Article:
In the meantime, the colonial military apparatus has also been finally divided between India and Pakistan and reconstituted in (West) Pakistan with British assistance. 80 percent of this army is traditionally recruited from the "martial races", castes and tribes of the Western Punjab that are considered to be able to defend themselves. The rest of the soldiers are mostly Pashtuns. The mohajir are rarely represented in the army, although there are a few mohajir and relatively few Pashtuns in the upper ranks of command. For example, the former dictator Parviz Musharaf is a mohajir. (Jones 2002: pp. 250-280) In the decade after independence - with the help of countless changes of government, political intrigues and staff appointments - a new balance of power, supported by the Mohajir and Punjabi elite, is established. The shift in power is particularly evident at the top of the state, in the office of Governor General and Prime Minister. At the same time, the army provided and empowered by the Punjabis begins to play a decisive role behind the scenes in determining government policy. With the military coup carried out by Ayub Khan in 1958, the army took the stage openly.

The democratization process had been discredited and blocked by attempts by the Mohajir and Punjabi politicians to deny East Pakistan and the Bengali majority unrestricted voting rights. With the coup, the attempt at democratization finally failed. The Mohajir now find themselves in a situation that threatens them in the future with growing powerlessness, influence and insignificance: Pakistan may have been founded as a "Mojahiristan", with the expansion of military rule it threatens to become a "Punjabistan" to transform - in the assessment of these refugees and state elite. (Talbot 2002: pp. 51-62) This shift in power is reflected in a decision characteristic of the "Marshal" and de facto Punjabi Ayub Khan. The capital should no longer be on the south coast and under Mohajir control, but rather be in Punjab and near the central garrison town of Rawalpindi. Here in the south of Rawalpindi, according to the specifications of a Greek planning company, a new capital known as the "City of Islam" is being built. Islamabad's layout is more reminiscent of a military camp than a government center. The military government and parliament are moving to Islamabad before the building is finally completed. To this day, they are under the supervision of the military concentrated in Rawalpindi.

But Karachi again becomes the center of Sindh. The Mohajir are losing political control over the metropolis and fear that they will be dominated by the Sindh voters and parties in the future. If the Mohajir do not want to fall back into powerlessness and insignificance, they must henceforth work together with a far stronger power, from which they distance themselves at the same time for various historical, political and cultural reasons. They are forced to this condominium with the Punjabis because they despise the Sindhelite more and fear them far more; because the Punjabi elites and militaries advocate a strong, centralized Pakistan; because only this power group secures them a still strong, if no longer dominant position in the state apparatus. In 1973 the Mohajir - only 6 percent of the population - made up 30 percent of civil servants in the state's 85,000-person administrative apparatus ("General Administration"), and they made up 34 percent of the elite cadre, the 6,000 "Senior Civil Servants". Even after the Bhutto government, which is committed to Sindhi interests, only imposed a 7.6 percent access quota on the Mohajir, the Mohajir can maintain an above-average presence in the state apparatus. In 1983 they still provided 17 percent of the civil service and 20 percent of the elite cadre - in 1983 134,000 and 12,000 positions. (Samad 2002: 63-84)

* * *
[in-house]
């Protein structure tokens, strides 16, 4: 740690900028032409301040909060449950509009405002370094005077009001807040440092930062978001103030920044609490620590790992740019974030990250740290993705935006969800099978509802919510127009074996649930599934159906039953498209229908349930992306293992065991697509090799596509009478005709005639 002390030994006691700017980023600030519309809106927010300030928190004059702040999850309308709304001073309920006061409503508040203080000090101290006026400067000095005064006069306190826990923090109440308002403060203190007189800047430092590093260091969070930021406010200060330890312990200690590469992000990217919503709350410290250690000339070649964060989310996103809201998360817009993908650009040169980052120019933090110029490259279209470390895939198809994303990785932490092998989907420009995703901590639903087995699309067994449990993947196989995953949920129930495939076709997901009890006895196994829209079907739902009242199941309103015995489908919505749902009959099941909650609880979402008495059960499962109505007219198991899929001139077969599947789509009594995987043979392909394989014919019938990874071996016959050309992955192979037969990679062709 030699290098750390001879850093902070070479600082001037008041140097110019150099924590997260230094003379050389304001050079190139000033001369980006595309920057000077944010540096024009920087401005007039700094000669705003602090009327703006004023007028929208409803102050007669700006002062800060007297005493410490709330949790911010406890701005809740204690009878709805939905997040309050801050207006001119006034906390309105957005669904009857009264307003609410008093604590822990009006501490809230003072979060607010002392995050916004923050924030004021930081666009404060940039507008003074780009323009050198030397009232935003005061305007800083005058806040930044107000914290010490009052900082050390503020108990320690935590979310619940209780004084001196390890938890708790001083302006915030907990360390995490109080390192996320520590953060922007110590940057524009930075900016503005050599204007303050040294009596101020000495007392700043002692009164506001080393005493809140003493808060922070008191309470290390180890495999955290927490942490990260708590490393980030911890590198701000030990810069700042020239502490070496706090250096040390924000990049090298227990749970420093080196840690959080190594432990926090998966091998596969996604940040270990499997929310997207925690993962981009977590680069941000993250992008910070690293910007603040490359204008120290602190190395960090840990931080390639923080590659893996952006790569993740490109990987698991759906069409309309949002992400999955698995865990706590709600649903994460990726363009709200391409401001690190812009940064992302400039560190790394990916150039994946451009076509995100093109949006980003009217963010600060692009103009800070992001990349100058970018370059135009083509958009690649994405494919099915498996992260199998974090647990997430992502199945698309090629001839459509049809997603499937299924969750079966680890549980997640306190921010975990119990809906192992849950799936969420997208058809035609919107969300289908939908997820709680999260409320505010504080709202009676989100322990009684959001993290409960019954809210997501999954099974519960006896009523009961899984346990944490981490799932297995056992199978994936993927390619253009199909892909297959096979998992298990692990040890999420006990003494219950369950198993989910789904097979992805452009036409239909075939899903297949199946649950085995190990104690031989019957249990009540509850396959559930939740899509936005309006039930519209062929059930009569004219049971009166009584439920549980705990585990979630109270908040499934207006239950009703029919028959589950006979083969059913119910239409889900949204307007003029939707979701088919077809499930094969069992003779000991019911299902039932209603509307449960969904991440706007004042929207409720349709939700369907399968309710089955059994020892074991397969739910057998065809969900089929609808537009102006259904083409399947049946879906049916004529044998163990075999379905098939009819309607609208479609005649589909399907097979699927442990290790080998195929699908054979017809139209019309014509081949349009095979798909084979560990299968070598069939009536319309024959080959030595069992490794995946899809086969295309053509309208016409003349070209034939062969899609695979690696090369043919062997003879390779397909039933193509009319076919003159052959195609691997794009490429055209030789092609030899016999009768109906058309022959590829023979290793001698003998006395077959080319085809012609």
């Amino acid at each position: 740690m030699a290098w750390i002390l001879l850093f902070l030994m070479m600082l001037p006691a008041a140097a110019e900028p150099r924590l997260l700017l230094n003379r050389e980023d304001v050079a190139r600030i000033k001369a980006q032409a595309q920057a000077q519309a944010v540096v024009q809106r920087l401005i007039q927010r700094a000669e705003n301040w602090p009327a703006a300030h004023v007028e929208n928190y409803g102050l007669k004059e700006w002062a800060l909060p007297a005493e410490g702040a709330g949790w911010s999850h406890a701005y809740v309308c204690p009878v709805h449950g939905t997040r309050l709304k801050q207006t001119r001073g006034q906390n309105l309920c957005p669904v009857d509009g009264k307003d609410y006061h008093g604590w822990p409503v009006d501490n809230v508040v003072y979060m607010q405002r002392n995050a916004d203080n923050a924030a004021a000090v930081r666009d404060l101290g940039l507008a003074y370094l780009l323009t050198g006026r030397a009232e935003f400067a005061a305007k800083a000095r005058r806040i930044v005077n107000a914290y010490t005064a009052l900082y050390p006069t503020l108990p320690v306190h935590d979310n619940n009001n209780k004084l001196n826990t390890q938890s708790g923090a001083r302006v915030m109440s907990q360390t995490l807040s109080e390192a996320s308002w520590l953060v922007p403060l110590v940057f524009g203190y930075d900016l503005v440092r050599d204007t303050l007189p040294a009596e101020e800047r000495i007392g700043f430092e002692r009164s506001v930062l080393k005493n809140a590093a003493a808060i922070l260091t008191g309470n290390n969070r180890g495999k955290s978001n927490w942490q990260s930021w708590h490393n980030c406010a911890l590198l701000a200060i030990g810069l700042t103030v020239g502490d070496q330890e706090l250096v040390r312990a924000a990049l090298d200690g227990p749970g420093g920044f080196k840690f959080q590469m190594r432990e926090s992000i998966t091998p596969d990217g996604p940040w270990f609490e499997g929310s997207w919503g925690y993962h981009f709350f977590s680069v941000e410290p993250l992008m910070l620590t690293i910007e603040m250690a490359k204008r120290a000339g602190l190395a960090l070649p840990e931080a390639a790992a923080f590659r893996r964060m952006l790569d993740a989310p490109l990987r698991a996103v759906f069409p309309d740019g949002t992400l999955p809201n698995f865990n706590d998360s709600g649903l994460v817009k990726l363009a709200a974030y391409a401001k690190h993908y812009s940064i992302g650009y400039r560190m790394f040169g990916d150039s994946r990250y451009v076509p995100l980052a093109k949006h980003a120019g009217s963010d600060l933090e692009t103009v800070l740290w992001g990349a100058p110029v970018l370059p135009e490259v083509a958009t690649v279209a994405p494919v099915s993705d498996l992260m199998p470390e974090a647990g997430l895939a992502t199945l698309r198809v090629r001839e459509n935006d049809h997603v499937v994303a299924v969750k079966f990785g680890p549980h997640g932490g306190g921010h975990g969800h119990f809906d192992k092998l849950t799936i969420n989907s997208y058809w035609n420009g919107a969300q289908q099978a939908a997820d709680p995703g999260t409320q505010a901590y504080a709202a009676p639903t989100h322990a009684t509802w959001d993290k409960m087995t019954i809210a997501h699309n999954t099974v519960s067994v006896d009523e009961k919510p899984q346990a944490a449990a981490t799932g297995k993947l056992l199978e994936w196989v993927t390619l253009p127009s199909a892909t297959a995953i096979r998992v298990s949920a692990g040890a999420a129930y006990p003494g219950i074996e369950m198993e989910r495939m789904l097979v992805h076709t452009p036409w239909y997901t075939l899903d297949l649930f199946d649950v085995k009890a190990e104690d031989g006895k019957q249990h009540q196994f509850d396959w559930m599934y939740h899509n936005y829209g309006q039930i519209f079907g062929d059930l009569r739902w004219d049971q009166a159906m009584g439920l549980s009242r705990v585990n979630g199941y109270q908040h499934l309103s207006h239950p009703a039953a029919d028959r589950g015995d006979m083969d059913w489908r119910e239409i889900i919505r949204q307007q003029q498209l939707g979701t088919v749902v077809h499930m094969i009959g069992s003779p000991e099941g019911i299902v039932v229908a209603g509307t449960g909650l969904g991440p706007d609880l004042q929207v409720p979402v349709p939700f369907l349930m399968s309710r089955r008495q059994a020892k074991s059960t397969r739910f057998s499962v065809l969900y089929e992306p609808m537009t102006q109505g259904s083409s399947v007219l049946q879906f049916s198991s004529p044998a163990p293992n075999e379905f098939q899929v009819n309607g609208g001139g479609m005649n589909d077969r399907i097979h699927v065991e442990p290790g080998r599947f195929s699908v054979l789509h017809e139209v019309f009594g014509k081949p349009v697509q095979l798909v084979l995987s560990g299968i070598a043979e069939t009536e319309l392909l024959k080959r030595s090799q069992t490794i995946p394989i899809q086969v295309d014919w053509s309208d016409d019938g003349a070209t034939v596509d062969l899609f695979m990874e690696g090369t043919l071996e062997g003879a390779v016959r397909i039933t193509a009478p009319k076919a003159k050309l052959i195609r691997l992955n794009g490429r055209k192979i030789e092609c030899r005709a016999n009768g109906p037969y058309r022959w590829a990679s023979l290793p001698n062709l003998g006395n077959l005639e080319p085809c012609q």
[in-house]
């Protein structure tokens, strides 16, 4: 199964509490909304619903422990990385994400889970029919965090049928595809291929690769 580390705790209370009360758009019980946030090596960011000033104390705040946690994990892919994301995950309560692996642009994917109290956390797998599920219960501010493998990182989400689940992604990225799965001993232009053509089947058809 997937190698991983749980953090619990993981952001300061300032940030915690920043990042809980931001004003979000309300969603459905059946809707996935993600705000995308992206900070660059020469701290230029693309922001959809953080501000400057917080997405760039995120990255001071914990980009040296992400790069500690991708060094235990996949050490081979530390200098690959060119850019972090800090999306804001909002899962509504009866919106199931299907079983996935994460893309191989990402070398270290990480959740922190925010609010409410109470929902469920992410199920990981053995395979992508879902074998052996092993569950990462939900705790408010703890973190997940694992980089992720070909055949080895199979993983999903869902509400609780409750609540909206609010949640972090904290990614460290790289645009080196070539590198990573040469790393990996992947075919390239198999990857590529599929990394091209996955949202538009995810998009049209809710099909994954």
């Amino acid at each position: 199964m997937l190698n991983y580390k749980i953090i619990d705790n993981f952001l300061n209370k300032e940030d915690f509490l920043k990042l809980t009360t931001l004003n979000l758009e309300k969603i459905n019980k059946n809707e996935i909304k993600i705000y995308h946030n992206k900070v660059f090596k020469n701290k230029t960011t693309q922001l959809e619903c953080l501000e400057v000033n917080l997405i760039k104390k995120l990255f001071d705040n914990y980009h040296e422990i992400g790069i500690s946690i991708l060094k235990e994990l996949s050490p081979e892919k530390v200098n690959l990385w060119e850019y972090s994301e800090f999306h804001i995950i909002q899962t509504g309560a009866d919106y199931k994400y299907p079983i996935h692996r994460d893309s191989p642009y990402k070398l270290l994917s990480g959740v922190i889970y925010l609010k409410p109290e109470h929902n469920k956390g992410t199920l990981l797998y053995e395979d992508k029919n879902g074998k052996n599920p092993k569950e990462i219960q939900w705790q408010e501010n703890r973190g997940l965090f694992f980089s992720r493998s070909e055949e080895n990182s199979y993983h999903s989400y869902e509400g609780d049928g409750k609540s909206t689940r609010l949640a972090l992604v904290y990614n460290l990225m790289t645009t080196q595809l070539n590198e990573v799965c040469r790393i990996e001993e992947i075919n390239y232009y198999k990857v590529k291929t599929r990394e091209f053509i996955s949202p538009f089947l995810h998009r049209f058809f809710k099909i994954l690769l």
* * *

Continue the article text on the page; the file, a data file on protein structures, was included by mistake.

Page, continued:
In addition to forced cooperation, however, there is growing political distance. The military ruler Ayub Khan tries to legitimize himself democratically in two largely controlled elections. In a presidential election, the Mohajir vote with a large majority for the aged sister of Jinnah, Fatima, who stood against Ayub Khan. In a parliamentary election, the majority of mohajir voters decide against their traditional party, the Muslim League. This has since been re-constituted and taken over by Ayub Khan. The Mohajir do not opt ​​for the so-called worn by the opposition politicians either Council Muslim League. Instead, the overwhelming majority of them now vote for a previously shunned Islamist party, the Jamiat-i-Islami of the fundamentalist Maududi. This donation is characteristic, but not permanent. The Jamiat-i-Islami stands for a fundamentalist Islam, which the majority of the well-educated, highly cultivated and secularist-oriented Mohajir basically rejects. At the same time, the party stands for a highly centralized state, and it propagates those bureaucratic secondary virtues that the mohajir so sorely miss among the locals and in the new state. Above all, however, as a minority and cadre party open to a minority, it stands against the state dominated by the secular military. (Nasr 1994: pp. 3-43)